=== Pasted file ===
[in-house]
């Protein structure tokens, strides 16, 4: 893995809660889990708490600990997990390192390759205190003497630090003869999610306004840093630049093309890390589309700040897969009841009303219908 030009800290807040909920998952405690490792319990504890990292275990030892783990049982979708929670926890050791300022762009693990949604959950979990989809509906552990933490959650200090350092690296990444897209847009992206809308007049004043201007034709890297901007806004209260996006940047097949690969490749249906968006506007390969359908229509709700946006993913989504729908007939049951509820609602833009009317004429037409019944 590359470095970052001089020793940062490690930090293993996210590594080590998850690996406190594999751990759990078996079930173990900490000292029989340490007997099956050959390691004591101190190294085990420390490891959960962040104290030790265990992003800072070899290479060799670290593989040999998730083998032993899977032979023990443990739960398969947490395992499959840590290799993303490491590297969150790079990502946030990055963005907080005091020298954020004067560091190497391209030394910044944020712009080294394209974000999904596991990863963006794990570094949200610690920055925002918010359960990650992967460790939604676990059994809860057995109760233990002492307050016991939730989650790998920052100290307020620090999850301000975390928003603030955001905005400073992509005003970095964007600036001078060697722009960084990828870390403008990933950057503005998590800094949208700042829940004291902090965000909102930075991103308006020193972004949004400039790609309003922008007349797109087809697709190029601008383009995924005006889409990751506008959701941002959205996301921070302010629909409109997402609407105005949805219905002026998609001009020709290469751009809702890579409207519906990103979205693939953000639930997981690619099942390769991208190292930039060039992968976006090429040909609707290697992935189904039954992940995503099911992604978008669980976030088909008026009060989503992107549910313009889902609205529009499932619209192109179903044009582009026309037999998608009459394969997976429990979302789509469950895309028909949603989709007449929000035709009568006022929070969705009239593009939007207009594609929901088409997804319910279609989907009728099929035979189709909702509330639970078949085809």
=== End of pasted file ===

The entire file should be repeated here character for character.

[in-house]
């Protein structure tokens, strides 16, 4: 893995809660889990708490600990997990390192390759205190003497630090003869999610306004840093630049093309890390589309700040897969009841009303219908 030009800290807040909920998952405690490792319990504890990292275990030892783990049982979708929670926890050791300022762009693990949604959950979990989809509906552990933490959650200090350092690296990444897209847009992206809308007049004043201007034709890297901007806004209260996006940047097949690969490749249906968006506007390969359908229509709700946006993913989504729908007939049951509820609602833009009317004429037409019944 590359470095970052001089020793940062490690930090293993996210590594080590998850690996406190594999751990759990078996079930173990900490000292029989340490007997099956050959390691004591101190190294085990420390490891959960962040104290030790265990992003800072070899290479060799670290593989040999998730083998032993899977032979023990443990739960398969947490395992499959840590290799993303490491590297969150790079990502946030990055963005907080005091020298954020004067560091190497391209030394910044944020712009080294394209974000999904596991990863963006794990570094949200610690920055925002918010359960990650992967460790939604676990059994809860057995109760233990002492307050016991939730989650790998920052100290307020620090999850301000975390928003603030955001905005400073992509005003970095964007600036001078060697722009960084990828870390403008990933950057503005998590800094949208700042829940004291902090965000909102930075991103308006020193972004949004400039790609309003922008007349797109087809697709190029601008383009995924005006889409990751506008959701941002959205996301921070302010629909409109997402609407105005949805219905002026998609001009020709290469751009809702890579409207519906990103979205693939953000639930997981690619099942390769991208190292930039060039992968976006090429040909609707290697992935189904039954992940995503099911992604978008669980976030088909008026009060989503992107549910313009889902609205529009499932619209192109179903044009582009026309037999998608009459394969997976429990979302789509469950895309028909949603989709007449929000035709009568006022929070969705009239593009939007207009594609929901088409997804319910279609989907009728099929035979189709909702509330639970078949085809």